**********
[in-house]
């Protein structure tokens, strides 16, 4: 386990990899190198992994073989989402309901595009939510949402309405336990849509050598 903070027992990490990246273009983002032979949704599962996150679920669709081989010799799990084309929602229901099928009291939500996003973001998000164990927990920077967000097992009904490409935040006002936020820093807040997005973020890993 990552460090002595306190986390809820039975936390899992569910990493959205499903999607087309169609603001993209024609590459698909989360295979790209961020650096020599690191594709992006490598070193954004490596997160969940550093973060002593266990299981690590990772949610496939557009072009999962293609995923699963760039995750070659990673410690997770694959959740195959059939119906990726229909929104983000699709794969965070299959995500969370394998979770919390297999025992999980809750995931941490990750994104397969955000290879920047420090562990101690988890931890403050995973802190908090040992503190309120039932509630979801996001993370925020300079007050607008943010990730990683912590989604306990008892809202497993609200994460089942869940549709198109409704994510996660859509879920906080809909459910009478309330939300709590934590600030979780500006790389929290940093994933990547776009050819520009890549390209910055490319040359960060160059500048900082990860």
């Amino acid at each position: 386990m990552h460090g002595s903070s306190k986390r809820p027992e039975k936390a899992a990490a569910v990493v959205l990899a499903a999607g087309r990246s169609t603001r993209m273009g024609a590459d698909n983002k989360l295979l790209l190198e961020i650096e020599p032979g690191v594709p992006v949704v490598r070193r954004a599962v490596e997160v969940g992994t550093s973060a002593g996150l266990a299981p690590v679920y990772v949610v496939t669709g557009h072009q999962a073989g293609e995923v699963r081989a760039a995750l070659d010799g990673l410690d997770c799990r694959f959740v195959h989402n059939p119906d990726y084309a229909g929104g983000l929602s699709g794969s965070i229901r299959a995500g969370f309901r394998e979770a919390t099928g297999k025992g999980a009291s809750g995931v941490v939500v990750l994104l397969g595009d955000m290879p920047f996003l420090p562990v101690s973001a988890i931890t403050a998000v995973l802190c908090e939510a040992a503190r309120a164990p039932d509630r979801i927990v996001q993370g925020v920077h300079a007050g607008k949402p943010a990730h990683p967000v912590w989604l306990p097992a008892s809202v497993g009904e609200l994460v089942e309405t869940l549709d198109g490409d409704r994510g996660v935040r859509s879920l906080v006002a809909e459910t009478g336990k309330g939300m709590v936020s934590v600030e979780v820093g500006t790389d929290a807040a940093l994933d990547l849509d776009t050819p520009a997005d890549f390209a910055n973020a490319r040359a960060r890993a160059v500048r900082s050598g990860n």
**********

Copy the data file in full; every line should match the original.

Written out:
[in-house]
């Protein structure tokens, strides 16, 4: 386990990899190198992994073989989402309901595009939510949402309405336990849509050598 903070027992990490990246273009983002032979949704599962996150679920669709081989010799799990084309929602229901099928009291939500996003973001998000164990927990920077967000097992009904490409935040006002936020820093807040997005973020890993 990552460090002595306190986390809820039975936390899992569910990493959205499903999607087309169609603001993209024609590459698909989360295979790209961020650096020599690191594709992006490598070193954004490596997160969940550093973060002593266990299981690590990772949610496939557009072009999962293609995923699963760039995750070659990673410690997770694959959740195959059939119906990726229909929104983000699709794969965070299959995500969370394998979770919390297999025992999980809750995931941490990750994104397969955000290879920047420090562990101690988890931890403050995973802190908090040992503190309120039932509630979801996001993370925020300079007050607008943010990730990683912590989604306990008892809202497993609200994460089942869940549709198109409704994510996660859509879920906080809909459910009478309330939300709590934590600030979780500006790389929290940093994933990547776009050819520009890549390209910055490319040359960060160059500048900082990860």
């Amino acid at each position: 386990m990552h460090g002595s903070s306190k986390r809820p027992e039975k936390a899992a990490a569910v990493v959205l990899a499903a999607g087309r990246s169609t603001r993209m273009g024609a590459d698909n983002k989360l295979l790209l190198e961020i650096e020599p032979g690191v594709p992006v949704v490598r070193r954004a599962v490596e997160v969940g992994t550093s973060a002593g996150l266990a299981p690590v679920y990772v949610v496939t669709g557009h072009q999962a073989g293609e995923v699963r081989a760039a995750l070659d010799g990673l410690d997770c799990r694959f959740v195959h989402n059939p119906d990726y084309a229909g929104g983000l929602s699709g794969s965070i229901r299959a995500g969370f309901r394998e979770a919390t099928g297999k025992g999980a009291s809750g995931v941490v939500v990750l994104l397969g595009d955000m290879p920047f996003l420090p562990v101690s973001a988890i931890t403050a998000v995973l802190c908090e939510a040992a503190r309120a164990p039932d509630r979801i927990v996001q993370g925020v920077h300079a007050g607008k949402p943010a990730h990683p967000v912590w989604l306990p097992a008892s809202v497993g009904e609200l994460v089942e309405t869940l549709d198109g490409d409704r994510g996660v935040r859509s879920l906080v006002a809909e459910t009478g336990k309330g939300m709590v936020s934590v600030e979780v820093g500006t790389d929290a807040a940093l994933d990547l849509d776009t050819p520009a997005d890549f390209a910055n973020a490319r040359a960060r890993a160059v500048r900082s050598g990860n």